This meal is an incredible investment piece. Both the burgers and tomato jam freeze well, so you can heat and eat at a moment’s notice.
If packing this meal for lunch the next day, skip the bun and place two patties per person on a bed of arugula. Top with Roasted Tomato Jam and a little mayo on the side.
1 eggplant (about 1 1/2 lbs)
1 1/2 cups cooked short-grain brown rice, cold
1/3 cup tahini or almond butter
1 cup almond meal (almond flour)
2 garlic cloves, grated or minced
1/4 cup tamari almonds, chopped
2 Tbsp dried currants, chopped
1 Tbsp finely chopped fresh mint or 1 tsp dried mint
2 tsp lemon juice
28 oz can whole plum tomatoes
1 large sweet onion, peeled and sliced
2 garlic cloves, minced
2 Tbsp vegan butter or extra-virgin olive oil
1/4 cup balsamic vinegar
1/4 cup evaporated cane sugar
1/4 tsp salt
1/8 tsp ground cloves
8 whole grain or gluten-free buns, halved
1/4 cup vegan mayonnaise
2 cups baby arugula
In each delicious serving: 374 calories | 10 g protein | 20 g fat | 42 g carbs (15 g sugars, 7 g fiber) | 258 mg sodium
Preheat oven to 425 F.
On large rimmed baking sheet or glass or ceramic baking dish, place eggplant. Pierce in several spots with fork. Roast for 35 to 50 minutes, until eggplant has darkened and collapsed. When cool enough to handle, scrape out flesh into fine-mesh sieve (a touch of skin is fine), place over bowl and drain for 10 minutes. Discard eggplant juices or save for another use.
To large bowl, add drained eggplant and rice. Using your hands, squish together eggplant and rice until mixture is evenly blended. Switch to spatula or wooden spoon and mix in tahini or almond butter, almond meal and garlic, followed by almonds, currants, mint and lemon juice. Cover and refrigerate mixture to firm up a touch, at least 4 hours or up to 2 days.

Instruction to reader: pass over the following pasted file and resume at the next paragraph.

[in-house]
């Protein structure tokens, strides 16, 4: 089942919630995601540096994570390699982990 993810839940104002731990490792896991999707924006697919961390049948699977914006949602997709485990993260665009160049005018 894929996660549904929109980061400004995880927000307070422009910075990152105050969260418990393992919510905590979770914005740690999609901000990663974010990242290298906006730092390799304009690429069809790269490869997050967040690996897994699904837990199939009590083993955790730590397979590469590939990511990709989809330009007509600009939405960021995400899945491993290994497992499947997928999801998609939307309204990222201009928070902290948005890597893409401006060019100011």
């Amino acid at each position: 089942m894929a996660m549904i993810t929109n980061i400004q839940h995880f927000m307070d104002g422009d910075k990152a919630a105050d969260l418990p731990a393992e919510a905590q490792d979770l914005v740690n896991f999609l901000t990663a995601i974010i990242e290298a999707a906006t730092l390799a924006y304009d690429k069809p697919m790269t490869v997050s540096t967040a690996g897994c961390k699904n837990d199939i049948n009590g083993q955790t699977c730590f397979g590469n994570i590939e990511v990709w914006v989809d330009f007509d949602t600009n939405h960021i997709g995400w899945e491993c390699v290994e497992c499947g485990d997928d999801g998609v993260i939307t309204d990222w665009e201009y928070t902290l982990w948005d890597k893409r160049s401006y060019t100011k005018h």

Arrange oven racks to accommodate 2 trays. Preheat oven to 450 F. Line 2 large baking sheets with parchment paper and scoop out burger mixture (it will be slightly tacky and wet) to make 8 patties, evenly spacing on baking sheets. Bake for 10 minutes, remove baking sheets from oven and gently flip patties, being careful not to break them. Bake for 5 to 10 minutes longer, until both sides are golden brown and patties are firm. Cool if packing or storing in refrigerator for up to 4 days, or in freezer for up to 3 months.
Preheat oven to 400 F.
Drain as much liquid from canned tomatoes as possible and add whole tomatoes to large 13 x 9 x 2 inch baking pan or glass or ceramic casserole dish along with remaining jam ingredients. Put on an apron, then very slowly, using your hands, squish tomatoes until broken into small pieces (the slower the better, as the juices will go everywhere otherwise). Roast for 1 hour to 1 hour and 30 minutes, until mixture is thickened and bubbling. Cool and refrigerate airtight for up to 1 week, or freeze for up to 2 months.
Reheat burgers in oven on low heat until warmed through. Toast buns and spread bottoms and tops with mayonnaise. Add a burger patty to the bottom of each bun, followed by tomato jam and arugula. Top each bun with its top half.
This recipe is part of the Plant-based prep school collection.